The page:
How One Website Is Changing the Way Women Fight Domestic Violence
UK-based gender and technology project Chayn puts the power to end abuse in the hands of those who need it most.
UK-based gender and technology project Chayn helps empower women via social media.
Imagine the following scenario: you are a woman who lives in the developing world, and your husband regularly abuses you. You live in a society that does not allow women to work once they are married, therefore you are largely under the financial and domestic control of your partner, and rarely able to leave the house. You tell your mother about the abuse, but she insists carrying out your duty as a wife is globally important. What do you do?
While hard to fathom, that scenario is unfortunately not as rare as it might sound. UN Women estimates that 35 percent of the world’s women have been victims of either physical or sexual violence. In countries where there is available data, intimate partners are the most common perpetrators of such violence.
The U.K.-based gender and technology project Chayn set out to create a resource for those women by consulting abuse survivors, law students and lawyers in the US, UK, Pakistan and India. What they’ve created is the first-ever online, step-by-step guide for creating your own domestic violence case without a lawyer—a resource now available to any woman with an internet connection.
The guide is also able to be downloaded on smartphones.
Chayn’s founder Hera Hussain says that the guide—which is aimed at women who are seeking legal action against an abuser, trying to get a divorce, in a custody battle, or seeking asylum—is unique because of the way women can access it. Chayn has published the guide online under a creative commons license, with the hope that local NGOs can distribute it on their own websites, thereby allowing it to reach a more diverse range of victims around the world.
“The value of it being online is huge because in developing parts of the world, so many women are afraid to reach out and contact an actual organization for help,” Hussain said. “And in countries like the U.K., where we’re seeing 30 percent legal aid cuts, you’ve got a large percentage of women who are not eligible for legal aid because they don’t have the required evidence.”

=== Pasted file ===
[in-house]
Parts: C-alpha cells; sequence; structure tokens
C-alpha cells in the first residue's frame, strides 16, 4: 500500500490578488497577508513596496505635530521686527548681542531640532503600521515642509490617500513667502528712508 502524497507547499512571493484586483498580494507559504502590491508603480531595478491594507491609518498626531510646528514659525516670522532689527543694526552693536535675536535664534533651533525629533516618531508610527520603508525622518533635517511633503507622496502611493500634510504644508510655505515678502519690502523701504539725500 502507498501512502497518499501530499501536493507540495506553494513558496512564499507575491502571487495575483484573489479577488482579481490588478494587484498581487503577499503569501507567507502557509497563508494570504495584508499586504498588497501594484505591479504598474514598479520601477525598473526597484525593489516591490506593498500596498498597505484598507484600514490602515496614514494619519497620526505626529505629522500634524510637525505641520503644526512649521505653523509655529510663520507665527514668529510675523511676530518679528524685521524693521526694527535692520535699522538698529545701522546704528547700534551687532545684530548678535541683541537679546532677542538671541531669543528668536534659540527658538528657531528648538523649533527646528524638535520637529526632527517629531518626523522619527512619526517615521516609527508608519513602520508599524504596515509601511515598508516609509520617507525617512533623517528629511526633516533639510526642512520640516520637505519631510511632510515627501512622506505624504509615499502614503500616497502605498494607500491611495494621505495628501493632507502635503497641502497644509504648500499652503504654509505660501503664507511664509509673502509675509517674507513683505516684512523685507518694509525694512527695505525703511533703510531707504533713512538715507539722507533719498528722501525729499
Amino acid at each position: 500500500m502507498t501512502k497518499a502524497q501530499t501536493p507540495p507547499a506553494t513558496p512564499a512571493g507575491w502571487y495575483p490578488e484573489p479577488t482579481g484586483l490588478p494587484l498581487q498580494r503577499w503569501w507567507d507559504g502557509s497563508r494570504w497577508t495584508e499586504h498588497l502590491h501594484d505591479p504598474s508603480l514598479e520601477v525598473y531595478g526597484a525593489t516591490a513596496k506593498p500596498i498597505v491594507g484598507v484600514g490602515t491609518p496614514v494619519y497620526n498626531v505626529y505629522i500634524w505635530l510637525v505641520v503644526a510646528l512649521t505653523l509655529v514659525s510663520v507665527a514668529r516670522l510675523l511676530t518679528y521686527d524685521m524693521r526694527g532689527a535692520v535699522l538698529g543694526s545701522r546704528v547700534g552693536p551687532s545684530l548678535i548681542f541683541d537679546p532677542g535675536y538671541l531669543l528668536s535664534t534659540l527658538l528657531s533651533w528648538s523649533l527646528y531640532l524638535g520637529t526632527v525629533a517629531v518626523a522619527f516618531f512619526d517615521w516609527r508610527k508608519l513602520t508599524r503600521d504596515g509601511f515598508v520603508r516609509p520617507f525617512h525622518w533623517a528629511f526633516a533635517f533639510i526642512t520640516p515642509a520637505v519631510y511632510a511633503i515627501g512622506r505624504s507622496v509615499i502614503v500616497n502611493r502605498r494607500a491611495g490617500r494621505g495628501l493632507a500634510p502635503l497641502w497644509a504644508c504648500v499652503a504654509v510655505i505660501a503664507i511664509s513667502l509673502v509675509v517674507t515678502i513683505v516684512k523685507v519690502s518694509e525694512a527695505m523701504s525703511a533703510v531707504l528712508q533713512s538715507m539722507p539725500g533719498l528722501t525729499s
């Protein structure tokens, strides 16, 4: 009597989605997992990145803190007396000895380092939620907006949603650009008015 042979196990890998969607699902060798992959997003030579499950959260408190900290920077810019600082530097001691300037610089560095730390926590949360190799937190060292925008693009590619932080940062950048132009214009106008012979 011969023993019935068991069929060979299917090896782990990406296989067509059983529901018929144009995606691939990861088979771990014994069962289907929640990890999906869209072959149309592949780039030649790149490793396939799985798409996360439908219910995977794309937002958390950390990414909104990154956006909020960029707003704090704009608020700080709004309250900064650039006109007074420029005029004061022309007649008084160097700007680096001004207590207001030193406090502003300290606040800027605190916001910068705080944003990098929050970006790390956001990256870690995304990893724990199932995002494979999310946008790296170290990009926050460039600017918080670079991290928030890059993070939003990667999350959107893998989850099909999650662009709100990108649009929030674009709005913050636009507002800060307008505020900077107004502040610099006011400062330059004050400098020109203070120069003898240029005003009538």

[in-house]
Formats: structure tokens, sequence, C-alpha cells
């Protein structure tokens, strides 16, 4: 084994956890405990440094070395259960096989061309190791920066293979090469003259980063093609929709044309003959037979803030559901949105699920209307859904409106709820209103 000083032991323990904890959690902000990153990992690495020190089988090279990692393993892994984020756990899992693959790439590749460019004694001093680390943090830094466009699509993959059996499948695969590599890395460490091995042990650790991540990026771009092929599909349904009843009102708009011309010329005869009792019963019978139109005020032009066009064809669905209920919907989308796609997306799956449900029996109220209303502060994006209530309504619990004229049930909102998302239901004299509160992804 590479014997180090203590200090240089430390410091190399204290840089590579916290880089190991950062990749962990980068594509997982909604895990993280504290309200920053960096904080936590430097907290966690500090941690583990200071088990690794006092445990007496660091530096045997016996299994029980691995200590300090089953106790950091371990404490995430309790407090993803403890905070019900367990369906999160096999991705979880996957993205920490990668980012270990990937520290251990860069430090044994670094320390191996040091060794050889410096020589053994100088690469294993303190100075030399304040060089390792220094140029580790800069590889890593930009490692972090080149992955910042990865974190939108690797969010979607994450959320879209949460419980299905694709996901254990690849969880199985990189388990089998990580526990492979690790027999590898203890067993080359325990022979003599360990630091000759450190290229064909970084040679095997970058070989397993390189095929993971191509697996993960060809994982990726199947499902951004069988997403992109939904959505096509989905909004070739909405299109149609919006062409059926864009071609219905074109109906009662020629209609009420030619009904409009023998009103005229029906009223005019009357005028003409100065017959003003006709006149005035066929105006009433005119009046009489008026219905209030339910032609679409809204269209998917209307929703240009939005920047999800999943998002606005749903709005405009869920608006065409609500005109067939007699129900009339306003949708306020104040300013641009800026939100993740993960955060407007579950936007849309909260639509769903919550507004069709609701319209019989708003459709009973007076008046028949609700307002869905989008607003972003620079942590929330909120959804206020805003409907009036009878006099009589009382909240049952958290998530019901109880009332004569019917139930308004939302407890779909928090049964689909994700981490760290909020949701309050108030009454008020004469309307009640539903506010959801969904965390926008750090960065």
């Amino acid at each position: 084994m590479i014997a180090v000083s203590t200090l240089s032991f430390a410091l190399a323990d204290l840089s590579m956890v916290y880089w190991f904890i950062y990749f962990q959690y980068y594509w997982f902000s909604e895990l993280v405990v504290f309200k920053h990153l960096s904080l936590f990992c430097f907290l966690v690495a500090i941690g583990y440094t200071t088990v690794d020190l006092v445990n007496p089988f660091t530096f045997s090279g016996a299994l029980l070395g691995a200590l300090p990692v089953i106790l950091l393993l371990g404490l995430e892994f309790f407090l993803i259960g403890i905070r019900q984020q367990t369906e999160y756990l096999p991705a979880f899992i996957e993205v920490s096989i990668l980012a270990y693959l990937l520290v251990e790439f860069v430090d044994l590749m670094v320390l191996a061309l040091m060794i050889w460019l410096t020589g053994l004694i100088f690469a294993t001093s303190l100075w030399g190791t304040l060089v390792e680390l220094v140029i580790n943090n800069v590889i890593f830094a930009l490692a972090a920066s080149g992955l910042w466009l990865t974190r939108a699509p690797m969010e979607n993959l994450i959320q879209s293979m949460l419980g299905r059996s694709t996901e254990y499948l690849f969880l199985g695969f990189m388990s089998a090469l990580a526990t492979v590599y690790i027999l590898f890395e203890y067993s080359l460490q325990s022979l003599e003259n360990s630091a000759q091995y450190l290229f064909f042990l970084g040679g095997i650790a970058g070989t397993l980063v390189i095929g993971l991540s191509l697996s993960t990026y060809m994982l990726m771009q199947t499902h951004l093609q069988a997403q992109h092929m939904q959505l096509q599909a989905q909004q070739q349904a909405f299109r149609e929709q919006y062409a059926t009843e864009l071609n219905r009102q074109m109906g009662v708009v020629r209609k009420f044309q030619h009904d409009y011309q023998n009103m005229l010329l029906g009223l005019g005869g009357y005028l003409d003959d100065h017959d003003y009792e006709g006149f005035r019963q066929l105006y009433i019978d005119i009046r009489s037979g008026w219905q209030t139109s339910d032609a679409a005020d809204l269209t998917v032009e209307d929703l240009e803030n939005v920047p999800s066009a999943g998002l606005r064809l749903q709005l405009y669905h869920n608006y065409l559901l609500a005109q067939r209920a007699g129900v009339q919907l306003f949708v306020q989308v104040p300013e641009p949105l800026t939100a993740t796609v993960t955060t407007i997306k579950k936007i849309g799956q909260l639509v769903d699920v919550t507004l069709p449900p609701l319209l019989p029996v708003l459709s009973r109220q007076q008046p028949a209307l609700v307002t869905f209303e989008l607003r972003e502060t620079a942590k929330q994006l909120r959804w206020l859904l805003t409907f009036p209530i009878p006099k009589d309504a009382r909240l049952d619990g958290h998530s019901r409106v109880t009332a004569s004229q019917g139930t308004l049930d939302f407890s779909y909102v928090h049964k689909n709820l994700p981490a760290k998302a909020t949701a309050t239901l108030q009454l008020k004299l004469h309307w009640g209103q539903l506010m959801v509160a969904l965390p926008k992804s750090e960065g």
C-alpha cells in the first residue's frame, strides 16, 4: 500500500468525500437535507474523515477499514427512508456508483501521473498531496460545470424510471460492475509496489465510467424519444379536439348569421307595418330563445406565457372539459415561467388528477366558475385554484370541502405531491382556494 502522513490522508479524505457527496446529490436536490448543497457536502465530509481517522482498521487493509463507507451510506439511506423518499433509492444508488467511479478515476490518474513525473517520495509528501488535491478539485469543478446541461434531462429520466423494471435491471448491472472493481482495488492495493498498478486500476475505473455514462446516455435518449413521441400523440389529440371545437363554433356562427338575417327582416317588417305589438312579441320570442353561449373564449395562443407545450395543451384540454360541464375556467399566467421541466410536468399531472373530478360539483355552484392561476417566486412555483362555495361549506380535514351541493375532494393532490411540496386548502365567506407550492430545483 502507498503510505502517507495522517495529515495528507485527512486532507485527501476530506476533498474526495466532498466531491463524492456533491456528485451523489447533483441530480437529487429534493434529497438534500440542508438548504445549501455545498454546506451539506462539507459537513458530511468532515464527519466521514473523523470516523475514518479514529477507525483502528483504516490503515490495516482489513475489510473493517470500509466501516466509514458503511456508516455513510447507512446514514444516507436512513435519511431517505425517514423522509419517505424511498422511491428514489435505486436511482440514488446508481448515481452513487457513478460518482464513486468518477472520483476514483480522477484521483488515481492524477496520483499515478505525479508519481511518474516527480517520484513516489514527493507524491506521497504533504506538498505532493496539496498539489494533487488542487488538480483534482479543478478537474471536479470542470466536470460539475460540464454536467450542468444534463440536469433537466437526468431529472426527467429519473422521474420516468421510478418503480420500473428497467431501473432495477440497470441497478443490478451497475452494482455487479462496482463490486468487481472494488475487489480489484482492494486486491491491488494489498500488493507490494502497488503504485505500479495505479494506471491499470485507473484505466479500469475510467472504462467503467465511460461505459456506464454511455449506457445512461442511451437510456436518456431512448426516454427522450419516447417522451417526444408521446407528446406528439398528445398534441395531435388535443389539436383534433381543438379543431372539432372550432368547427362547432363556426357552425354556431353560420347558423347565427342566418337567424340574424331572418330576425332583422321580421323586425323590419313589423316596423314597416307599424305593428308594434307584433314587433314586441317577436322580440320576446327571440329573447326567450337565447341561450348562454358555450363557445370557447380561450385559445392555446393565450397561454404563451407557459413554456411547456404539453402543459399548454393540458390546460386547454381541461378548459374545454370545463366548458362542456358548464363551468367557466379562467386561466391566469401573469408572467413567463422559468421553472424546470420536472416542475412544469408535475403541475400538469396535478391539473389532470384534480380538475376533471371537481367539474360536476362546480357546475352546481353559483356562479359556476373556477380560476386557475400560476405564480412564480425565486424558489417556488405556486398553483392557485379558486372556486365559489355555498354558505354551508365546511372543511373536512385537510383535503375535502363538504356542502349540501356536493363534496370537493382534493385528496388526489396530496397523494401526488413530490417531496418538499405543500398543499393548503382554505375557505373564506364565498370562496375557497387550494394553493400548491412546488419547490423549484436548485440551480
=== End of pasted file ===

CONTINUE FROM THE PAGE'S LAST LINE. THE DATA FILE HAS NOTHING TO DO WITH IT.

The idea behind the guide is that if a woman has built a convincing case before approaching a legal professional, it will require less time and resources for a lawyer or NGO to help her down the line or take on her case pro-bono. With that in mind, the guide’s most extensive section focuses on what evidence to gather and how to go about obtaining it safely. From keeping a written record of instances of abuse to getting character witness statements from peers or NGO workers, the advice is aimed to be useful to any woman, no matter how oppressive her situation. Befitting its online nature, the guide also offers a range of tech-related advice, such as explaining how to use Dropbox or Google Drive to discretely save files, disable the “recent files” function on a shared computer, or start a confidential online journal on a service like Penzu. The guide is also available to download with a decoy cover, so that an abuser will not be privy to the nature of the material.
One of Chayn’s former projects focused on human slavery.
Hussain says one of the biggest challenges for the project is tracking how it’s being used and by whom, as the most vulnerable users are unlikely to broadcast that they found the guide useful. However, Chayn invites feedback on the document, anonymous or otherwise, via a Facebook wall and other online means.
In the section about keeping a written record and timeline of abuse, the guide states that “the more exact you are in your details, the more persuasive your account becomes … every time you can’t remember or someone asks you about a specific incident and where it happened, you just need to show them the timeline.” That so much of the document is focused on pre-empting those who might doubt the validity of a woman’s story is telling, says Hussain.
“Irrespective of who I meet or where I am, the first question I get asked about this project is ‘how do you know the women are not lying?’” Hussain said. “This is really telling of how pervasive misogyny is in our society. The answer to that question, of course, is that it’s better to trust somebody and then give them the opportunity to break that trust, then to not trust somebody and miss out on an opportunity to help someone who really needs your help.”